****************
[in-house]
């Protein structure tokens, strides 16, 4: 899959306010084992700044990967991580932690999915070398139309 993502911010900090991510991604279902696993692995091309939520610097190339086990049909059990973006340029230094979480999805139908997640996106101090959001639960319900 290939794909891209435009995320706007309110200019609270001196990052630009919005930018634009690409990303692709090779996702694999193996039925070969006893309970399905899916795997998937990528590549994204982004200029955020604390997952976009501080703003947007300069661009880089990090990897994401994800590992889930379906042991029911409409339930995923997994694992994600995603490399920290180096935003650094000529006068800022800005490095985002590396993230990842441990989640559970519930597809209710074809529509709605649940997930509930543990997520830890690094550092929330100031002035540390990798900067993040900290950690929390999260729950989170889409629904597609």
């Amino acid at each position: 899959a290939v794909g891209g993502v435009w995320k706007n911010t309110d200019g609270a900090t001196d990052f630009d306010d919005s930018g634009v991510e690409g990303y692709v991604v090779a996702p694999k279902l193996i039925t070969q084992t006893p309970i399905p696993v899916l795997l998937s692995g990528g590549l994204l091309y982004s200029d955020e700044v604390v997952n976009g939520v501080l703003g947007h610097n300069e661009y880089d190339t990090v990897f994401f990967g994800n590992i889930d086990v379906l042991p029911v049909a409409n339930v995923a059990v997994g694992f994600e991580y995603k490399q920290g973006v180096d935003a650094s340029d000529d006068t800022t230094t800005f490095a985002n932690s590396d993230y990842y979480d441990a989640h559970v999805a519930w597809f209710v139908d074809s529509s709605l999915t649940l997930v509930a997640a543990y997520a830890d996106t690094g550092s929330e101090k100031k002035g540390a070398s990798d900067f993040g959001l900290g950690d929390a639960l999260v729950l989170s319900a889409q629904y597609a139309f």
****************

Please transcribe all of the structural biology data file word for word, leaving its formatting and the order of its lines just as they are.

[in-house]
């Protein structure tokens, strides 16, 4: 899959306010084992700044990967991580932690999915070398139309 993502911010900090991510991604279902696993692995091309939520610097190339086990049909059990973006340029230094979480999805139908997640996106101090959001639960319900 290939794909891209435009995320706007309110200019609270001196990052630009919005930018634009690409990303692709090779996702694999193996039925070969006893309970399905899916795997998937990528590549994204982004200029955020604390997952976009501080703003947007300069661009880089990090990897994401994800590992889930379906042991029911409409339930995923997994694992994600995603490399920290180096935003650094000529006068800022800005490095985002590396993230990842441990989640559970519930597809209710074809529509709605649940997930509930543990997520830890690094550092929330100031002035540390990798900067993040900290950690929390999260729950989170889409629904597609």
């Amino acid at each position: 899959a290939v794909g891209g993502v435009w995320k706007n911010t309110d200019g609270a900090t001196d990052f630009d306010d919005s930018g634009v991510e690409g990303y692709v991604v090779a996702p694999k279902l193996i039925t070969q084992t006893p309970i399905p696993v899916l795997l998937s692995g990528g590549l994204l091309y982004s200029d955020e700044v604390v997952n976009g939520v501080l703003g947007h610097n300069e661009y880089d190339t990090v990897f994401f990967g994800n590992i889930d086990v379906l042991p029911v049909a409409n339930v995923a059990v997994g694992f994600e991580y995603k490399q920290g973006v180096d935003a650094s340029d000529d006068t800022t230094t800005f490095a985002n932690s590396d993230y990842y979480d441990a989640h559970v999805a519930w597809f209710v139908d074809s529509s709605l999915t649940l997930v509930a997640a543990y997520a830890d996106t690094g550092s929330e101090k100031k002035g540390a070398s990798d900067f993040g959001l900290g950690d929390a639960l999260v729950l989170s319900a889409q629904y597609a139309f």